Cost based attacks


I tried something recently with my group I thought I would share: Cost Based Attacks.

While much of ICRPG handwaves cost for simplicity, it always bothered me a bit that magic could be cast in a nearly unlimited fashion and was, as it seemed to me, overpowered within basic ICRPG. So, I pulled something from the real world and introduced higher costs depending on the nature of the attack, using Hankerin’s “coin” for inspiration.

Melee weapons have a single cost, can be used in an almost unlimited fashion, but are close range. Arrows are further range, but you only get 4-5 for a coin. Bullets are further range and do more damage, but cost 1 coin each, and spells can also be ranged and do more damage in general than bullets, but may cost 2-3 coins per spell charge used when casting.

Throw in the equivalent of a quiver, magazine, or yog crystal that can hold limited ammunition, and it adds in the limited resource concept forcing players to make choices. It also seems to balance out, in my limited experience at the table with it, the different play approaches, so it really feels like spellcasters are equal with their melee counterparts, without the need for artificial nerfing by making them physically weak, etc. It just comes down to economics and preference.

I’m sure this concept is not new, but wanted to throw it out there and see if there were any other recommended tweaks I could use to improve the way it plays. Thoughts? Thanks in advance.


I think a lot of balancing depends on the adventure, which is why we end up with very different preferences. If the adventure is mostly combination encounters in smallish “rooms” - like a classic dungeon - the benefit from ranged attacks is small, and magic can be fairly well balanced through spells. Arcane missile, for example, will deal more damage than an axe, but is unhelpful for smashing down a door or any of the other things where WEAPON is more versatile.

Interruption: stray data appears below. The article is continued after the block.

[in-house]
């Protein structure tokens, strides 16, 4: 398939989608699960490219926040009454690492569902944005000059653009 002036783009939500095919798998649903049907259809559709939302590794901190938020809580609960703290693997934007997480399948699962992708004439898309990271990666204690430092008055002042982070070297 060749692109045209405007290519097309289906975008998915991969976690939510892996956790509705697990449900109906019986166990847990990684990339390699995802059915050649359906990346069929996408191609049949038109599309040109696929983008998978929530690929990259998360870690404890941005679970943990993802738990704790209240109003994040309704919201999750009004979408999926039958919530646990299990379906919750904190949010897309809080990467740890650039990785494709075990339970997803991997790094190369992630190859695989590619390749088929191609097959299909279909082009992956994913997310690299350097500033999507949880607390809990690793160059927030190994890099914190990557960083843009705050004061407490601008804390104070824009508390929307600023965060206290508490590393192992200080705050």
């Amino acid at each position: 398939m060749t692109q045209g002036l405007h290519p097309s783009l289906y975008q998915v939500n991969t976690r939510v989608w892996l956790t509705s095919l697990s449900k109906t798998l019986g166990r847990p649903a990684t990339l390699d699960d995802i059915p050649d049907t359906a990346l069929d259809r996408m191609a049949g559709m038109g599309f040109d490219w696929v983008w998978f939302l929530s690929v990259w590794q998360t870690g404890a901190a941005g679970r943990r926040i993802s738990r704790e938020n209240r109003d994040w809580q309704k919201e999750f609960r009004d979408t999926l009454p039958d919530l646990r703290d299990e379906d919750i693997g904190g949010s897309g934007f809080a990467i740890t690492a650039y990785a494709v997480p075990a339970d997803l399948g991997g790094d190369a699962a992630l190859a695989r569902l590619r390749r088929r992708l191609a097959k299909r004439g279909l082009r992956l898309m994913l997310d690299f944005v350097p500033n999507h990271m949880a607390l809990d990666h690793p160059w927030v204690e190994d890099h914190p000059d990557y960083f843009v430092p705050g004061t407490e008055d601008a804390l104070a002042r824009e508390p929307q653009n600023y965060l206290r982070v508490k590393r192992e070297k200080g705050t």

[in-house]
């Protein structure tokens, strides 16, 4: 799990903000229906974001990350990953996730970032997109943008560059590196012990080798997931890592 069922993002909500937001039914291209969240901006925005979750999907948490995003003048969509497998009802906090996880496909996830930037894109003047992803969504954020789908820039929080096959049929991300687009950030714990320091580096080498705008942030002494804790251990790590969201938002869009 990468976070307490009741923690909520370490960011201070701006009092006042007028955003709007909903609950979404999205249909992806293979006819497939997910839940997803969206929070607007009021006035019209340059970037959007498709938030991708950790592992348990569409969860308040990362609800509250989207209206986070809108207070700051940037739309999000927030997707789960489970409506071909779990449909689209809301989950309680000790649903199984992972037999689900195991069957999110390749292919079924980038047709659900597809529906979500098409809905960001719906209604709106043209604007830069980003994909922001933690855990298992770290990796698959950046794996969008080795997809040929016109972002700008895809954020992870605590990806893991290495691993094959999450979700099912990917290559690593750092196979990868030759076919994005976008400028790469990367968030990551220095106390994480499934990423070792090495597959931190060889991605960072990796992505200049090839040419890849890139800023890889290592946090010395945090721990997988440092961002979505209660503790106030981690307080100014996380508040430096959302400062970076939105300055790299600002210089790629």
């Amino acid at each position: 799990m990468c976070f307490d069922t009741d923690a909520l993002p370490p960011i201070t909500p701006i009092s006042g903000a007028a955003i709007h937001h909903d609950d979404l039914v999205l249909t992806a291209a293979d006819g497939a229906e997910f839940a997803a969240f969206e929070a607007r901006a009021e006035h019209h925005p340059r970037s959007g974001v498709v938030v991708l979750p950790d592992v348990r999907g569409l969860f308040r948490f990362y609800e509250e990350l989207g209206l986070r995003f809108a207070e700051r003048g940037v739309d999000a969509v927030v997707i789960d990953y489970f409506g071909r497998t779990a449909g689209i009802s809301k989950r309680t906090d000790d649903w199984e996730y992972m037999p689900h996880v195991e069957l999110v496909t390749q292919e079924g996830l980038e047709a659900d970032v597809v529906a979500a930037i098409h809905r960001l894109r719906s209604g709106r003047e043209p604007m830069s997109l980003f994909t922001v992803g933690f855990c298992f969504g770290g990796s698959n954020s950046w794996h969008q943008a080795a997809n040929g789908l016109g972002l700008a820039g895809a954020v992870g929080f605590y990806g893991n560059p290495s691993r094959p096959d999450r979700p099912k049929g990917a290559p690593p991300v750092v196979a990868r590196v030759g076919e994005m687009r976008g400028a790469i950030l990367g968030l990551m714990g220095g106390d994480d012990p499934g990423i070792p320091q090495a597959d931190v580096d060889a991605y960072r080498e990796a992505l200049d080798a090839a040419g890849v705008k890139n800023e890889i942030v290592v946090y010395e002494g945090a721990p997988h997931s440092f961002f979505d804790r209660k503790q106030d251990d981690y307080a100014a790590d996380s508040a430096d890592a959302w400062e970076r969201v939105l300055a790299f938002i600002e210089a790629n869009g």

That said, I like your idea and think it works well - especially in campaigns with more consistent combat focus. It can also add an interesting thematic, in the choice of consumable needed.


Thanks Olav.

In the test campaign, we went with a West Marches/Last City style but with economic motivations in place, so the mechanic worked well. However, I hadn’t considered what spells could or could not do, which is a really good point. I think I would have allowed an arcane missile to break down a door just as easily as an axe. Putting limitations on how magic affects things is brilliant, and I am going to implement that going forward. Thanks again for your input.


Good point about economic motivations - that’s a great reason for tying magic to a consumable!